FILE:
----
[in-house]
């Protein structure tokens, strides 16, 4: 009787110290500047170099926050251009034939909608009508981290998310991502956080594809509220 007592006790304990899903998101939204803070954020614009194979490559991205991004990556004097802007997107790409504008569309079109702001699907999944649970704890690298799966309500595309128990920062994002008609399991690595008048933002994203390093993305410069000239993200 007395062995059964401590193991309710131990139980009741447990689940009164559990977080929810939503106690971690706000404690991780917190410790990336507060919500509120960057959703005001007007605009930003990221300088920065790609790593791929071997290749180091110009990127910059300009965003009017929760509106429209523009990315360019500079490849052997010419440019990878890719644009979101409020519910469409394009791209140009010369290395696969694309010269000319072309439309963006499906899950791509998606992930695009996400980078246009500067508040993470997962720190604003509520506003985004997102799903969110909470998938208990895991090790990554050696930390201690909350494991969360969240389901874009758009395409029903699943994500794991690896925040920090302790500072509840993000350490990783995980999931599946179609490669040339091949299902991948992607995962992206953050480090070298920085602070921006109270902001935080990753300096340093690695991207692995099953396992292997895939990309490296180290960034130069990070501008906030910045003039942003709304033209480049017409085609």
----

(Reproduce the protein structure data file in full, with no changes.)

[in-house]
């Protein structure tokens, strides 16, 4: 009787110290500047170099926050251009034939909608009508981290998310991502956080594809509220 007592006790304990899903998101939204803070954020614009194979490559991205991004990556004097802007997107790409504008569309079109702001699907999944649970704890690298799966309500595309128990920062994002008609399991690595008048933002994203390093993305410069000239993200 007395062995059964401590193991309710131990139980009741447990689940009164559990977080929810939503106690971690706000404690991780917190410790990336507060919500509120960057959703005001007007605009930003990221300088920065790609790593791929071997290749180091110009990127910059300009965003009017929760509106429209523009990315360019500079490849052997010419440019990878890719644009979101409020519910469409394009791209140009010369290395696969694309010269000319072309439309963006499906899950791509998606992930695009996400980078246009500067508040993470997962720190604003509520506003985004997102799903969110909470998938208990895991090790990554050696930390201690909350494991969360969240389901874009758009395409029903699943994500794991690896925040920090302790500072509840993000350490990783995980999931599946179609490669040339091949299902991948992607995962992206953050480090070298920085602070921006109270902001935080990753300096340093690695991207692995099953396992292997895939990309490296180290960034130069990070501008906030910045003039942003709304033209480049017409085609």